Threat to Lithuania is real and verbal warnings to Russia no longer suffice

Ramūnas Bogdanas
DELFI / Karolina Pansevič

The basis of our republic is the February 16, 1918 Act of Independence. This year it will be a hundred years since a premise for it to appear surfaced. If we compare the conditions we live in now with the uncertainty experienced by Lithuania exactly a century ago, we can say that we have successfully escaped from seemingly hopeless situations, when no-one could rein in the greed of the large states surrounding us. Events of a century ago show that even in a completely chaotic situation we should not give up. Where you cannot simply act under your own will, you can use circumstances to at least take a small step toward achieving your desires.

Russia then had just gone through the Bolshevik revolution, Germany was rocked by labour unrest, and with Austro-Hungary it was considering recreating Poland with an incorporated Lithuania, the World War was still continuing to exhaust everyone.

Under such circumstances on 11 December, 1917 in Vilnius the Council of Lithuania released a proclamation of Lithuanian independence. The second part of the proclamation was dictated by the difficult circumstances of the time, stating that “To manage and defend this state’s interests in peace negotiations the Council requests the protection and assistance of the German Empire.” Events would proceed otherwise and at Versailles after the First World War Lithuania would directly negotiate for its statehood and territory.

After an entire century, during which we were occupied once more and once more managed to become free in our own land, we are members of the most powerful military alliance in the world. Next to us we still have the Russian Empire, consumed by aggressive convulsions, having been disintegrating for a hundred years. If not for the shield that is NATO, it is unlikely we would have avoided the fate of Georgia or Ukraine.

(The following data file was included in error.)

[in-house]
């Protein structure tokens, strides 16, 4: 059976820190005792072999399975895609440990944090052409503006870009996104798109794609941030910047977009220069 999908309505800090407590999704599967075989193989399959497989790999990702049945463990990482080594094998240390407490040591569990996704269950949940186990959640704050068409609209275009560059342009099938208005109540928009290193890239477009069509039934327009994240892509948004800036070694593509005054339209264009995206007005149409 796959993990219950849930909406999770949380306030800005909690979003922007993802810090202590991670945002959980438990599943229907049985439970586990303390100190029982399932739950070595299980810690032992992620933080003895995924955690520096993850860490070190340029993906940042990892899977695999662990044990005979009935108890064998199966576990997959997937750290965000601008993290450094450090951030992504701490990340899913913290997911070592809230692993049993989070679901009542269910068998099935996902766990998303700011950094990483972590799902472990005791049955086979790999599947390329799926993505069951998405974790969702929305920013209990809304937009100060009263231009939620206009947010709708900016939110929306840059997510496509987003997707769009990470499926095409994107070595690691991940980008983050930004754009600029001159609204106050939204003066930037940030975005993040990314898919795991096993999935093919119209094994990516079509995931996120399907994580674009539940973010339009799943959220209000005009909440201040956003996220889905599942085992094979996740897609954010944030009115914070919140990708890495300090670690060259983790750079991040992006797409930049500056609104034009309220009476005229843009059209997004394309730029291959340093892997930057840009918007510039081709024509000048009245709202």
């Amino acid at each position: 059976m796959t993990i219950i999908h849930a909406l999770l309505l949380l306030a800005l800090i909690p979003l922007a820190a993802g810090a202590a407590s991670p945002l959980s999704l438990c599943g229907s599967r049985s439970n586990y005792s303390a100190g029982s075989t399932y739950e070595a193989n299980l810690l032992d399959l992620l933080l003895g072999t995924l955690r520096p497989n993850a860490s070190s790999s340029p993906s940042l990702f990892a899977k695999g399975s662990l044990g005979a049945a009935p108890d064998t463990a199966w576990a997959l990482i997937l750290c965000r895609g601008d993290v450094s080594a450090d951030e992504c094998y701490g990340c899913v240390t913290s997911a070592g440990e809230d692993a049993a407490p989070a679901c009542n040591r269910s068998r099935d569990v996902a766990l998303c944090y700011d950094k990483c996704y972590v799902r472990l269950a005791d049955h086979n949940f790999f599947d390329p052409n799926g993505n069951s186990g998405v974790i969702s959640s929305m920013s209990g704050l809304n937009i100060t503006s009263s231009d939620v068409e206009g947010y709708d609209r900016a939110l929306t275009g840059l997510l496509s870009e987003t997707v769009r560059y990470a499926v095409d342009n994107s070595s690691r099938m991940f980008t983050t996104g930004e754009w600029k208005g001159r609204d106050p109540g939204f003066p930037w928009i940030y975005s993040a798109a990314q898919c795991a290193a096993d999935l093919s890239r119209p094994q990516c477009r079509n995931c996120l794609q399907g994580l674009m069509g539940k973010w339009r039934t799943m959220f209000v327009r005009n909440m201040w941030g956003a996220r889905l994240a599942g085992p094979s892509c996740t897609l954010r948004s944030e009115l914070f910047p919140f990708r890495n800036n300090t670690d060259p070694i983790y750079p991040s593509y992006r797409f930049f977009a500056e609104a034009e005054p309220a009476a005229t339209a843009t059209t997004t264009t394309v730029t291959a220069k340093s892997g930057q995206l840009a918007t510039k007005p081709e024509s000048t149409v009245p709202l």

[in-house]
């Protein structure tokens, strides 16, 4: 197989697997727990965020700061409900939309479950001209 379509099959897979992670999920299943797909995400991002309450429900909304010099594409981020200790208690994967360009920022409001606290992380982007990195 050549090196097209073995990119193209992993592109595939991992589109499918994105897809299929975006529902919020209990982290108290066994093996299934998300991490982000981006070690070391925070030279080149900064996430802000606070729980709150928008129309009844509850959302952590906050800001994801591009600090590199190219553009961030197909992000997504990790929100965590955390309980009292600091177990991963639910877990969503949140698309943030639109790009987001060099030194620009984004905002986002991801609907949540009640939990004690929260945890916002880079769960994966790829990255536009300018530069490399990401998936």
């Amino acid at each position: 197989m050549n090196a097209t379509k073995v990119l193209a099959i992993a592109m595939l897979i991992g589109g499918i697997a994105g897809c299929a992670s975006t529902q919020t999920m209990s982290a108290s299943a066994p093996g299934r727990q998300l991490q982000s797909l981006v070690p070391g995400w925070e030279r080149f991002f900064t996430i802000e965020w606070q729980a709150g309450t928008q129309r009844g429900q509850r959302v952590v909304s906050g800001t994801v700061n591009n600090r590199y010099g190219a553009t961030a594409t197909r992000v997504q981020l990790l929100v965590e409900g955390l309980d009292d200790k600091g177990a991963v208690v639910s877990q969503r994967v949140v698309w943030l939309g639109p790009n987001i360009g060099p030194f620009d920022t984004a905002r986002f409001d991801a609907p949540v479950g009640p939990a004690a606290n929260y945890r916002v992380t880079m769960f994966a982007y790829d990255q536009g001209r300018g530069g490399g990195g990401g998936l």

The danger to the state is nevertheless serious and verbal warnings to Russia no longer suffice. Thus in summer 2016 at a Warsaw NATO summit meeting the heads of state made a specific decision to deploy allied detachments in the Baltic States and Poland.

Germany took up responsibility for forming the NATO battle group in Lithuania. This year an international detachment will settle in Rukla, with German soldiers being the foundation for it. Beyond them we will have Norwegian, Belgian, French and Croatian troops. This way, with some deviations, the idea of strengthening Lithuanian security with German help is echoed. Unlike Russia, which continues to be a moribund empire, Germany has fundamentally changed since then and has become a non-threatening leader of Europe.

The potential aggressor will no longer be faced with only the Lithuanian army. A thousand soldiers from NATO states, equipped with tanks, are not just a symbol. As key officials assured me during my visit to the NATO headquarters in Brussels this winter, no-one would send their troops for a symbolic death in the case of aggression.

Behind the front line NATO detachments we have the Very High Readiness Joint Task Force, while reinforcement methods and logistics from member states are already being calculated for various situations – who, from where, how fast and how will be moved if the need arises. Thus the coming 2017 will become a year of increased Lithuanian security, when the shield of NATO will turn from the words of Article 5 to an armed reality.

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